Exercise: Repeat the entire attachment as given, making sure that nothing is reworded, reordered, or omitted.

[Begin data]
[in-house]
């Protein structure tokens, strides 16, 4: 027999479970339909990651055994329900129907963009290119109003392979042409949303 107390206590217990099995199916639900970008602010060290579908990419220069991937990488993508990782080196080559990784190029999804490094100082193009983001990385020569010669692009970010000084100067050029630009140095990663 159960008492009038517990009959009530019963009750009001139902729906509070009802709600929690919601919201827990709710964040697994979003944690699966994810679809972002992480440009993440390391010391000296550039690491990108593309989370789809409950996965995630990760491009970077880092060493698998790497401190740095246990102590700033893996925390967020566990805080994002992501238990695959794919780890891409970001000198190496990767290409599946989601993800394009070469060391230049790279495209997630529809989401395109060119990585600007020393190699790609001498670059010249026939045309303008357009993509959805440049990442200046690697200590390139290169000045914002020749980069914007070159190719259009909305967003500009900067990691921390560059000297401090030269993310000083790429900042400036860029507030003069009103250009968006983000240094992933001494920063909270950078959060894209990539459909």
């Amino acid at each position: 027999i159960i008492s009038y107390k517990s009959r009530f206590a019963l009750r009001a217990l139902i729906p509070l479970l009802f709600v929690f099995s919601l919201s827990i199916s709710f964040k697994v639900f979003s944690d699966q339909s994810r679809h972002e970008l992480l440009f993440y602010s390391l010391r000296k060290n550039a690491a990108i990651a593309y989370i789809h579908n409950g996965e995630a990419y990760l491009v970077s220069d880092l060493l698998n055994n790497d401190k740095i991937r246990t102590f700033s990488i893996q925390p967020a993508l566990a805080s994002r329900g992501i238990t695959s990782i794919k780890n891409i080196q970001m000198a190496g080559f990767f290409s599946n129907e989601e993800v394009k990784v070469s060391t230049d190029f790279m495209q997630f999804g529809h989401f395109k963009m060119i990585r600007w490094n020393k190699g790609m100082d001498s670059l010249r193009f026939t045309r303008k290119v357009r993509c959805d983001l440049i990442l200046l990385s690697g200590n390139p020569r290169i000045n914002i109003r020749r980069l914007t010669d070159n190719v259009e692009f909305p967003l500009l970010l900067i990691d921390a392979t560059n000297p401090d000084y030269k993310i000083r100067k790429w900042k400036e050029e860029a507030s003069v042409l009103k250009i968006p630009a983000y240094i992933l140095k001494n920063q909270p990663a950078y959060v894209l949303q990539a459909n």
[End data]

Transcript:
[in-house]
């Protein structure tokens, strides 16, 4: 027999479970339909990651055994329900129907963009290119109003392979042409949303 107390206590217990099995199916639900970008602010060290579908990419220069991937990488993508990782080196080559990784190029999804490094100082193009983001990385020569010669692009970010000084100067050029630009140095990663 159960008492009038517990009959009530019963009750009001139902729906509070009802709600929690919601919201827990709710964040697994979003944690699966994810679809972002992480440009993440390391010391000296550039690491990108593309989370789809409950996965995630990760491009970077880092060493698998790497401190740095246990102590700033893996925390967020566990805080994002992501238990695959794919780890891409970001000198190496990767290409599946989601993800394009070469060391230049790279495209997630529809989401395109060119990585600007020393190699790609001498670059010249026939045309303008357009993509959805440049990442200046690697200590390139290169000045914002020749980069914007070159190719259009909305967003500009900067990691921390560059000297401090030269993310000083790429900042400036860029507030003069009103250009968006983000240094992933001494920063909270950078959060894209990539459909």
């Amino acid at each position: 027999i159960i008492s009038y107390k517990s009959r009530f206590a019963l009750r009001a217990l139902i729906p509070l479970l009802f709600v929690f099995s919601l919201s827990i199916s709710f964040k697994v639900f979003s944690d699966q339909s994810r679809h972002e970008l992480l440009f993440y602010s390391l010391r000296k060290n550039a690491a990108i990651a593309y989370i789809h579908n409950g996965e995630a990419y990760l491009v970077s220069d880092l060493l698998n055994n790497d401190k740095i991937r246990t102590f700033s990488i893996q925390p967020a993508l566990a805080s994002r329900g992501i238990t695959s990782i794919k780890n891409i080196q970001m000198a190496g080559f990767f290409s599946n129907e989601e993800v394009k990784v070469s060391t230049d190029f790279m495209q997630f999804g529809h989401f395109k963009m060119i990585r600007w490094n020393k190699g790609m100082d001498s670059l010249r193009f026939t045309r303008k290119v357009r993509c959805d983001l440049i990442l200046l990385s690697g200590n390139p020569r290169i000045n914002i109003r020749r980069l914007t010669d070159n190719v259009e692009f909305p967003l500009l970010l900067i990691d921390a392979t560059n000297p401090d000084y030269k993310i000083r100067k790429w900042k400036e050029e860029a507030s003069v042409l009103k250009i968006p630009a983000y240094i992933l140095k001494n920063q909270p990663a950078y959060v894209l949303q990539a459909n």